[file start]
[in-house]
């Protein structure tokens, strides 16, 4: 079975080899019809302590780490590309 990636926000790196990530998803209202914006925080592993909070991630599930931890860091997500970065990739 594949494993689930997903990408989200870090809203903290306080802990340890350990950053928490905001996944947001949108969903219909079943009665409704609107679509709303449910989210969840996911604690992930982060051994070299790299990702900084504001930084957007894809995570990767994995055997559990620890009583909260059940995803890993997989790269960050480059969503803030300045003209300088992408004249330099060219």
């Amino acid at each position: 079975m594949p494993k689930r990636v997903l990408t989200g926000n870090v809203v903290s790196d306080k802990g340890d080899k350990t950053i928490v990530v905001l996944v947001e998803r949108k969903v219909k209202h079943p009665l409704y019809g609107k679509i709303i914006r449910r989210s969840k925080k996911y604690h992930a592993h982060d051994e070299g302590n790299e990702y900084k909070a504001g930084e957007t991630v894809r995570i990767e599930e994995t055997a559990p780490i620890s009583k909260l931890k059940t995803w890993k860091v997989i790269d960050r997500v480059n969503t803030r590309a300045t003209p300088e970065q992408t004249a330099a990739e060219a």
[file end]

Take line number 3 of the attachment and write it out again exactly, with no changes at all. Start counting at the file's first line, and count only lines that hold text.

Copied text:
């Amino acid at each position: 079975m594949p494993k689930r990636v997903l990408t989200g926000n870090v809203v903290s790196d306080k802990g340890d080899k350990t950053i928490v990530v905001l996944v947001e998803r949108k969903v219909k209202h079943p009665l409704y019809g609107k679509i709303i914006r449910r989210s969840k925080k996911y604690h992930a592993h982060d051994e070299g302590n790299e990702y900084k909070a504001g930084e957007t991630v894809r995570i990767e599930e994995t055997a559990p780490i620890s009583k909260l931890k059940t995803w890993k860091v997989i790269d960050r997500v480059n969503t803030r590309a300045t003209p300088e970065q992408t004249a330099a990739e060219a």